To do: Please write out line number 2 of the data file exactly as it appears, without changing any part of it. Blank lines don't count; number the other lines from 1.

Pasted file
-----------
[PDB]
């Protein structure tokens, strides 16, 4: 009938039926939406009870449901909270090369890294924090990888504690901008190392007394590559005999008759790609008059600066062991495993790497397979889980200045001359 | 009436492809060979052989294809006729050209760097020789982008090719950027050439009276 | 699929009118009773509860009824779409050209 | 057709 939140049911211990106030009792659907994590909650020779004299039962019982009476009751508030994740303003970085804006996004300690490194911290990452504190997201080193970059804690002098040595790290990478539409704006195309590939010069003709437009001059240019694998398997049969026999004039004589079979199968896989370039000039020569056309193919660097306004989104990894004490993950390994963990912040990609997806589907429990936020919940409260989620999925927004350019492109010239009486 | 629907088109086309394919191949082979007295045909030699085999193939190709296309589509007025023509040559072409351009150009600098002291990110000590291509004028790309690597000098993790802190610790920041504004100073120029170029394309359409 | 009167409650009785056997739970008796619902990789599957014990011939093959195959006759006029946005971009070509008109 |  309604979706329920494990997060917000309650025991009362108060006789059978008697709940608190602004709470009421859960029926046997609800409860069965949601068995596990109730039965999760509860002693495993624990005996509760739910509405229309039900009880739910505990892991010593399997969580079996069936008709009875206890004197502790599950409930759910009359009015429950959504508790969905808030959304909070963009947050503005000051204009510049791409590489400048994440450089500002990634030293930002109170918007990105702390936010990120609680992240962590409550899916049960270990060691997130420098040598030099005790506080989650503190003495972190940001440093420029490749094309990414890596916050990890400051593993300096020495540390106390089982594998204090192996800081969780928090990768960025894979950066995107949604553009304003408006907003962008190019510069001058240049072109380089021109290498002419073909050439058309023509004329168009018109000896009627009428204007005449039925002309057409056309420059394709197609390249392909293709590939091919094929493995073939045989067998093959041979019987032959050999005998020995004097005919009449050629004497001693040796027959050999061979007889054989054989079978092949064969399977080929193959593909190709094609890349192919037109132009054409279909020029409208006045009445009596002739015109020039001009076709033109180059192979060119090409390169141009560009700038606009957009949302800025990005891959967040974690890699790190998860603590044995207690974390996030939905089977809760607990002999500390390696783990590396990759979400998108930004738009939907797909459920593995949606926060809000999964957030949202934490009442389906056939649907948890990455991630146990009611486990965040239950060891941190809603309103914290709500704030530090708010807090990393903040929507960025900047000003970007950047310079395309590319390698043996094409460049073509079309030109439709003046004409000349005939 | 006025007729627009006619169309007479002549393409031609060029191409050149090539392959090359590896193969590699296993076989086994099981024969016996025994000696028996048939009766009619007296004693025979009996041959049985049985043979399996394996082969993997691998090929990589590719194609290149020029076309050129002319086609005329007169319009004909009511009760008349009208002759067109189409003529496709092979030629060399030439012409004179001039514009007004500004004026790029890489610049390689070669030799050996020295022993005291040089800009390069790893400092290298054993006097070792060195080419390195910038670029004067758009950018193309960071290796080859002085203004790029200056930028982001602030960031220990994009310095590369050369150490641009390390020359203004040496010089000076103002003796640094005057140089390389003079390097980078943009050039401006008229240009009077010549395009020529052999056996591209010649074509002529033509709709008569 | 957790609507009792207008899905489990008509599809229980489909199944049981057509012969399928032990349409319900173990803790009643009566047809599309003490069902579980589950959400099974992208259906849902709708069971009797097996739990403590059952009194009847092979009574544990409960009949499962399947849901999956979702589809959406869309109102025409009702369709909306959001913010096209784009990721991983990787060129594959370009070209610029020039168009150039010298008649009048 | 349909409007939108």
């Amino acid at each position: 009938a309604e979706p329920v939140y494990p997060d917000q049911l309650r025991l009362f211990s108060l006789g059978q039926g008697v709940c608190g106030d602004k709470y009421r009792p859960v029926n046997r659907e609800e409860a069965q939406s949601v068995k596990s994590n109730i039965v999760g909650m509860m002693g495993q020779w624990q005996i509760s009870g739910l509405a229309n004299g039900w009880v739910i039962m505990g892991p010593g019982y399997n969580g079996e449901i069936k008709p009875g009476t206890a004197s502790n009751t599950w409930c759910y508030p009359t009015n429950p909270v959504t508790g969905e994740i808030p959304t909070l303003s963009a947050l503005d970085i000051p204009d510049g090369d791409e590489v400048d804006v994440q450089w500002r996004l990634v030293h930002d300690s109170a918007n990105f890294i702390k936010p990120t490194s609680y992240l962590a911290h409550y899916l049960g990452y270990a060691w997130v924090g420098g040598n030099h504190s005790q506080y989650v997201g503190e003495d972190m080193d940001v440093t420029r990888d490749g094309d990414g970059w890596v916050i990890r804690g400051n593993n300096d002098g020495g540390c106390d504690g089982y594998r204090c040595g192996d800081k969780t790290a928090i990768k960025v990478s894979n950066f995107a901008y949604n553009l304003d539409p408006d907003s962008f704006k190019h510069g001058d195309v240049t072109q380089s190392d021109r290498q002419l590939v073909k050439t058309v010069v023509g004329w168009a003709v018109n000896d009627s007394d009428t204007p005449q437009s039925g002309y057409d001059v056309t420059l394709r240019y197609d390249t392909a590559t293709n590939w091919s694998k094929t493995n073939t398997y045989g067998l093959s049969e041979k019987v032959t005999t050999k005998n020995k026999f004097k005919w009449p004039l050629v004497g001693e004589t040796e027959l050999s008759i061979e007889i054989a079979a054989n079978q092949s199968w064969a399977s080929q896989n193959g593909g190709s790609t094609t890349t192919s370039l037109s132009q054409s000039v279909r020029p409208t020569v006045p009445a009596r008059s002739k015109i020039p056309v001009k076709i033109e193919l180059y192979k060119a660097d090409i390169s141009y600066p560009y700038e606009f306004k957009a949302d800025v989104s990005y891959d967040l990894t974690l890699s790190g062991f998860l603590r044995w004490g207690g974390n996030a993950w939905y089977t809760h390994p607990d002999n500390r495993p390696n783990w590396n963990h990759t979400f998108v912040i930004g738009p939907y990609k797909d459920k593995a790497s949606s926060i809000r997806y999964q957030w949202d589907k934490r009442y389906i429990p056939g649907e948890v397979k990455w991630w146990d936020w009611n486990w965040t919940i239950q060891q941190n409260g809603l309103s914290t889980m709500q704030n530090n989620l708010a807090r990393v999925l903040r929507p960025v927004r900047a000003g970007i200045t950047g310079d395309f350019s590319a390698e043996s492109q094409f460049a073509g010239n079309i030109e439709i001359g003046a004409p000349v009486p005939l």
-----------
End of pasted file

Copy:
């Protein structure tokens, strides 16, 4: 009938039926939406009870449901909270090369890294924090990888504690901008190392007394590559005999008759790609008059600066062991495993790497397979889980200045001359 | 009436492809060979052989294809006729050209760097020789982008090719950027050439009276 | 699929009118009773509860009824779409050209 | 057709 939140049911211990106030009792659907994590909650020779004299039962019982009476009751508030994740303003970085804006996004300690490194911290990452504190997201080193970059804690002098040595790290990478539409704006195309590939010069003709437009001059240019694998398997049969026999004039004589079979199968896989370039000039020569056309193919660097306004989104990894004490993950390994963990912040990609997806589907429990936020919940409260989620999925927004350019492109010239009486 | 629907088109086309394919191949082979007295045909030699085999193939190709296309589509007025023509040559072409351009150009600098002291990110000590291509004028790309690597000098993790802190610790920041504004100073120029170029394309359409 | 009167409650009785056997739970008796619902990789599957014990011939093959195959006759006029946005971009070509008109 |  309604979706329920494990997060917000309650025991009362108060006789059978008697709940608190602004709470009421859960029926046997609800409860069965949601068995596990109730039965999760509860002693495993624990005996509760739910509405229309039900009880739910505990892991010593399997969580079996069936008709009875206890004197502790599950409930759910009359009015429950959504508790969905808030959304909070963009947050503005000051204009510049791409590489400048994440450089500002990634030293930002109170918007990105702390936010990120609680992240962590409550899916049960270990060691997130420098040598030099005790506080989650503190003495972190940001440093420029490749094309990414890596916050990890400051593993300096020495540390106390089982594998204090192996800081969780928090990768960025894979950066995107949604553009304003408006907003962008190019510069001058240049072109380089021109290498002419073909050439058309023509004329168009018109000896009627009428204007005449039925002309057409056309420059394709197609390249392909293709590939091919094929493995073939045989067998093959041979019987032959050999005998020995004097005919009449050629004497001693040796027959050999061979007889054989054989079978092949064969399977080929193959593909190709094609890349192919037109132009054409279909020029409208006045009445009596002739015109020039001009076709033109180059192979060119090409390169141009560009700038606009957009949302800025990005891959967040974690890699790190998860603590044995207690974390996030939905089977809760607990002999500390390696783990590396990759979400998108930004738009939907797909459920593995949606926060809000999964957030949202934490009442389906056939649907948890990455991630146990009611486990965040239950060891941190809603309103914290709500704030530090708010807090990393903040929507960025900047000003970007950047310079395309590319390698043996094409460049073509079309030109439709003046004409000349005939 | 006025007729627009006619169309007479002549393409031609060029191409050149090539392959090359590896193969590699296993076989086994099981024969016996025994000696028996048939009766009619007296004693025979009996041959049985049985043979399996394996082969993997691998090929990589590719194609290149020029076309050129002319086609005329007169319009004909009511009760008349009208002759067109189409003529496709092979030629060399030439012409004179001039514009007004500004004026790029890489610049390689070669030799050996020295022993005291040089800009390069790893400092290298054993006097070792060195080419390195910038670029004067758009950018193309960071290796080859002085203004790029200056930028982001602030960031220990994009310095590369050369150490641009390390020359203004040496010089000076103002003796640094005057140089390389003079390097980078943009050039401006008229240009009077010549395009020529052999056996591209010649074509002529033509709709008569 | 957790609507009792207008899905489990008509599809229980489909199944049981057509012969399928032990349409319900173990803790009643009566047809599309003490069902579980589950959400099974992208259906849902709708069971009797097996739990403590059952009194009847092979009574544990409960009949499962399947849901999956979702589809959406869309109102025409009702369709909306959001913010096209784009990721991983990787060129594959370009070209610029020039168009150039010298008649009048 | 349909409007939108």